An alteration of (etyl
), from the first component of (etyl
A very pungent aromatic spice, the unexpanded flower bud of the clove tree.
), native to the Moluccas (Indonesian islands), which produces the spice.
(label) An old English measure of weight, containing 7 pounds (3.2 kg), i.e. half a stone.
* 1843 , The Penny Cyclopaedia of the Society for the Diffusion of Useful Knowledge p. 202.
* 1866 , James Edwin Thorold Rogers, A History of Agriculture and Prices in England , Volume 1, p. 169:
- Seven pounds make a clove', 2 '''cloves''' a stone, 2 stone a tod 6 1/2 tods a wey, 2 weys a sack, 12 sacks a last. The 'Pathway' points out the etymology of the word '''cloves ; it calls them ' ''claves'' or ''nails .' It is to be observed here that a sack is 13 tods, and a tod 28 pounds, so that the sack is 364 pounds.
- By a statute of 9 Hen. VI. it was ordained that the wey of cheese should contain 32 cloves of 7 lbs. each, i.e. 224 lbs., or 2 cwts.
* (clove camphor)
* (clove gillyflower)
* clove pink
From (etyl), from (etyl) (m), cognate with , hence with the verbal etymology hereafter
Any one of the separate bulbs that make up the larger bulb of garlic
(label) A narrow valley with steep sides, used in areas of North America first settled by the Dutch
* Mainly used in proper names, such as (Kaaterskill Clove) .
A heavy stick intended for use as a weapon or plaything(w).
The Mirror and the Lamp
, passage=There were many wooden chairs for the bulk of his visitors, and two wicker armchairs with red cloth cushions for superior people. From the packing-cases had emerged some Indian clubs
#An implement to hit the ball in some ballgames, e.g. golf.
An association of members joining together for some common purpose, especially sports or recreation.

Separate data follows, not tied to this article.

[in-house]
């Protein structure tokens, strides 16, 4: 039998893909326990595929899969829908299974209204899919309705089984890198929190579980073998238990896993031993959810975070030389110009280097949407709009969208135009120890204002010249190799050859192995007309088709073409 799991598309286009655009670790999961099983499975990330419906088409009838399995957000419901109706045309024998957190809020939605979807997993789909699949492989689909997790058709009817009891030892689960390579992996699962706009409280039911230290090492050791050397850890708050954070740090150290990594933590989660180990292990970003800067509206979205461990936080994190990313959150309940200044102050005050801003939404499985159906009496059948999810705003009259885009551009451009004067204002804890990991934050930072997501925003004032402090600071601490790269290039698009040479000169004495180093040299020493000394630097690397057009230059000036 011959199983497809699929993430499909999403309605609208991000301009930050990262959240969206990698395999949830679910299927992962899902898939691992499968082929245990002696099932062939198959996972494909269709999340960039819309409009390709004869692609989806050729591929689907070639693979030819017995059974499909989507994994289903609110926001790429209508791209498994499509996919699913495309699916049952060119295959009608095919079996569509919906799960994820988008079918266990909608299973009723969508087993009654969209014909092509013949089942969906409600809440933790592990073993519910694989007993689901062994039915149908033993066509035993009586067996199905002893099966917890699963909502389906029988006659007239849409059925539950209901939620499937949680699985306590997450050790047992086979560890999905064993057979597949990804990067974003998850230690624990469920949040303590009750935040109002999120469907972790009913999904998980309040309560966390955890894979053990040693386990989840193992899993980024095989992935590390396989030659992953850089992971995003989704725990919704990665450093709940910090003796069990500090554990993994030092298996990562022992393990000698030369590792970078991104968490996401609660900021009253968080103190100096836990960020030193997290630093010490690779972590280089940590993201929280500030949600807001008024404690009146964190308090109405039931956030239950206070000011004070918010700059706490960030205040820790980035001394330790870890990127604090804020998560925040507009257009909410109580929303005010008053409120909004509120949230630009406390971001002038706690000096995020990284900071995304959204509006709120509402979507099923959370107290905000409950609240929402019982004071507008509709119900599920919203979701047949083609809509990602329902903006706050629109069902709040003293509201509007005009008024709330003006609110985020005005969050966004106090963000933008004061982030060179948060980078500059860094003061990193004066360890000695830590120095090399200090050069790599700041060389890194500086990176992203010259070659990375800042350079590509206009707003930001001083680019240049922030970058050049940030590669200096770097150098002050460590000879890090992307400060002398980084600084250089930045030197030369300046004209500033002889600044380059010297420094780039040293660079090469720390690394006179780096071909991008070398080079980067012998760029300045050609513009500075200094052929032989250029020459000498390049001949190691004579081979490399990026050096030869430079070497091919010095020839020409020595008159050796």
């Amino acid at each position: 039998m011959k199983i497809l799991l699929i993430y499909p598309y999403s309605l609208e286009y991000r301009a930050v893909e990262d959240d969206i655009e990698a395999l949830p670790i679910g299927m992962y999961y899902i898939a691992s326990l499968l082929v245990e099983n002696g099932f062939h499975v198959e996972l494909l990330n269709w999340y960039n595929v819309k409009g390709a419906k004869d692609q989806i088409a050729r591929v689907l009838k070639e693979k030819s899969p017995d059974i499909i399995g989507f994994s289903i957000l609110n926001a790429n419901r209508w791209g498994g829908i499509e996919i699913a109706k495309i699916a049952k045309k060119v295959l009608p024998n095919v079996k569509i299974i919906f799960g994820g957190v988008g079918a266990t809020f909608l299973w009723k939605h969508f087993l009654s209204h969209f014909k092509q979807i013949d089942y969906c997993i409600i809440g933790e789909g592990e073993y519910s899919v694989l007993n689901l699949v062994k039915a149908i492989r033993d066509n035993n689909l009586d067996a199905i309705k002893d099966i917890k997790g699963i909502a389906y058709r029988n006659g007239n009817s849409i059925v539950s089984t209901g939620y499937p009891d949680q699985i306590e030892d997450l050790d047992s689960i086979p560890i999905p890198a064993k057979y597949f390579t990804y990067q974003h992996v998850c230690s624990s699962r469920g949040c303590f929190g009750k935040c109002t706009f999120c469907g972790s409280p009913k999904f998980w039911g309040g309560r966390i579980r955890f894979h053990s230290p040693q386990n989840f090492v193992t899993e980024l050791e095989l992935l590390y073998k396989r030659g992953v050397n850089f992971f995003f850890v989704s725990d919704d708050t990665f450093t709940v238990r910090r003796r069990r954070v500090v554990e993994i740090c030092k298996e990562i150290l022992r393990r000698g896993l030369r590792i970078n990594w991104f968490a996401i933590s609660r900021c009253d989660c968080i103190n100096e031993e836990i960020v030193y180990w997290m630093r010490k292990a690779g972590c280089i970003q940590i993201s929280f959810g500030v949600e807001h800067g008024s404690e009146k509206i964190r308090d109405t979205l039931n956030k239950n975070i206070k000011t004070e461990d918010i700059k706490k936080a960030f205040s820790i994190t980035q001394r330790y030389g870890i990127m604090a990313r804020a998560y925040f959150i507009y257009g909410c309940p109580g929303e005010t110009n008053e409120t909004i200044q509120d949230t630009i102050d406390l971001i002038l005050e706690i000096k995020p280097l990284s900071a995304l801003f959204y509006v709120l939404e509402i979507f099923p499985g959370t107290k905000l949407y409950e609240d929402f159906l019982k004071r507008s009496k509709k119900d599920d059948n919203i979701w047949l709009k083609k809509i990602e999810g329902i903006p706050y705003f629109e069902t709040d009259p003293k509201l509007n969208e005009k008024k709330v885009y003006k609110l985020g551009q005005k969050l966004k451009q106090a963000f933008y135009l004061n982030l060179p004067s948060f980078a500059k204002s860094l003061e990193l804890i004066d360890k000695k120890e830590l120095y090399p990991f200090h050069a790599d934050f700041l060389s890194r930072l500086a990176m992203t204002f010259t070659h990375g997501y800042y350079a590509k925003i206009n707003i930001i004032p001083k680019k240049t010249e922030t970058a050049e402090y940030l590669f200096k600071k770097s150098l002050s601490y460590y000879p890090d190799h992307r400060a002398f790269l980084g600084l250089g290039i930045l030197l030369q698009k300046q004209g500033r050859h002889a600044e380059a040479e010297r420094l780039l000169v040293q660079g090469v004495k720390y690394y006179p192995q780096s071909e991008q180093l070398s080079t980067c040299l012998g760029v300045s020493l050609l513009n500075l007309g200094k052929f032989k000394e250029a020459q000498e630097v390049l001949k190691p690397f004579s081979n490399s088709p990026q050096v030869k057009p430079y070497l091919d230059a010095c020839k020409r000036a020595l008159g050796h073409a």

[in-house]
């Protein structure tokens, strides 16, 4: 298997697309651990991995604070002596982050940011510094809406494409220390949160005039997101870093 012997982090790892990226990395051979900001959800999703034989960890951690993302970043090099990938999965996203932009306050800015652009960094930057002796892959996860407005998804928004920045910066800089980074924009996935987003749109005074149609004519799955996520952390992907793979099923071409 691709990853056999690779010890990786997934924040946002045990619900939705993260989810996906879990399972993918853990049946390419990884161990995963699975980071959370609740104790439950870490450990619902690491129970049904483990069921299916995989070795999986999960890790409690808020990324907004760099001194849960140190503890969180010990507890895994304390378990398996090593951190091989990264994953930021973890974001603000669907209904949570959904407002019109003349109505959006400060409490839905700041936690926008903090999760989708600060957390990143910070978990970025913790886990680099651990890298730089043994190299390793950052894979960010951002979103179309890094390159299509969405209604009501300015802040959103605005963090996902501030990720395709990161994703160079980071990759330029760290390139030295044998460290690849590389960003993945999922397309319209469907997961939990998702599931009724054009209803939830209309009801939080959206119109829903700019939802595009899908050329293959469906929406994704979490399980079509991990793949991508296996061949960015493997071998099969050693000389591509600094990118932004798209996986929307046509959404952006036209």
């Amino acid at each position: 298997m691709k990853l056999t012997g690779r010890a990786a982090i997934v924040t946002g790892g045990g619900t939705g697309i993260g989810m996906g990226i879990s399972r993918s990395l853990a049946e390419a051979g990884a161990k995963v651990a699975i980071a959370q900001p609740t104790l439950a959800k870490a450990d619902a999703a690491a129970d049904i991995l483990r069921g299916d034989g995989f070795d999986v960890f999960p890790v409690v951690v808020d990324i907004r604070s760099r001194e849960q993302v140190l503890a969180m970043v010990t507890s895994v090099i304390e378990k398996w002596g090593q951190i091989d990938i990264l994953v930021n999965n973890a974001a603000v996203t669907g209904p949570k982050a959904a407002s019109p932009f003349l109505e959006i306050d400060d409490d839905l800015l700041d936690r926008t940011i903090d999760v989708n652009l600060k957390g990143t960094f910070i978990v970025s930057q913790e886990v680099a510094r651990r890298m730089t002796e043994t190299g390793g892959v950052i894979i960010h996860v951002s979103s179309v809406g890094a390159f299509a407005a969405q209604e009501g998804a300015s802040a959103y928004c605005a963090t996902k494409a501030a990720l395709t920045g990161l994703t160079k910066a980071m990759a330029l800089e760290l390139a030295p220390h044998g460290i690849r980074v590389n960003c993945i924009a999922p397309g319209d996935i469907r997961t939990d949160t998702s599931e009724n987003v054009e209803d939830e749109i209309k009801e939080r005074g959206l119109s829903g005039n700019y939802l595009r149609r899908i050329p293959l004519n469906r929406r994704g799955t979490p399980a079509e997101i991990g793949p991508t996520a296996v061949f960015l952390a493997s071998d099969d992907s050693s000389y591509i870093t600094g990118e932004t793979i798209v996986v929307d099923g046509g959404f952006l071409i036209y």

*:At half-past nine on this Saturday evening, the parlour of the Salutation Inn, High Holborn, contained most of its customary visitors.In former days every tavern of repute kept such a room for its own select circle, a club , or society, of habitués, who met every evening, for a pipe and a cheerful glass.
#(lb) The fees associated with belonging to such a club.
#*(rfdate) (Benjamin Franklin):
#*:He can have no right to the benefits of Society, who will not pay his Club towards the Support of it.
A joint charge of expense, or any person's share of it; a contribution to a common fund.
*(w, Roger L'Estrange) (1616-1704)
*:They laid down the club .
*(Samuel Pepys) (1633-1703)
*:We dined at a French house, but paid ten shillings for our part of the club .
An establishment that provides staged entertainment, often with food and drink, such as a nightclub.
A black clover shape (♣), one of the four symbols used to mark the suits of playing cards.
#A playing card marked with such a symbol.
(lb) Any set of people with a shared characteristic.
* (weapon) cudgel
* (sports association) team
* benefit club
* club sandwich
* golf club
* on the club
to hit with a club.
To join together to form a group.
- He clubbed the poor dog.
(transitive) To combine into a club-shaped mass.
- Till grosser atoms, tumbling in the stream / Of fancy, madly met, and clubbed into a dream.
To go to nightclubs.
- a medical condition with clubbing of the fingers and toes
To pay an equal or proportionate share of a common charge or expense.
* Jonathan Swift
- We went clubbing in Ibiza.
To raise, or defray, by a proportional assessment.
- The owl, the raven, and the bat / Clubbed for a feather to his hat.
(nautical) To drift in a current with an anchor out.
(military) To throw, or allow to fall, into confusion.
- to club the expense
, author=Major-General G. E. Voyle and Captain G. De Saint-Clair-Stevenson, F.R.G.S.
, title=A Military Dictionary, Comprising Terms, Scientific and Otherwise, Connected with the Science of War, Third Edition
, publisher=London: William Clowes & Sons
, passage=To club
a battalion implies a temporary inability in the commanding officer to restore any given body of men to their natural front in line or column.
To unite, or contribute, for the accomplishment of a common end.
(military) To turn the breech of (a musket) uppermost, so as to use it as a club.
- to club exertions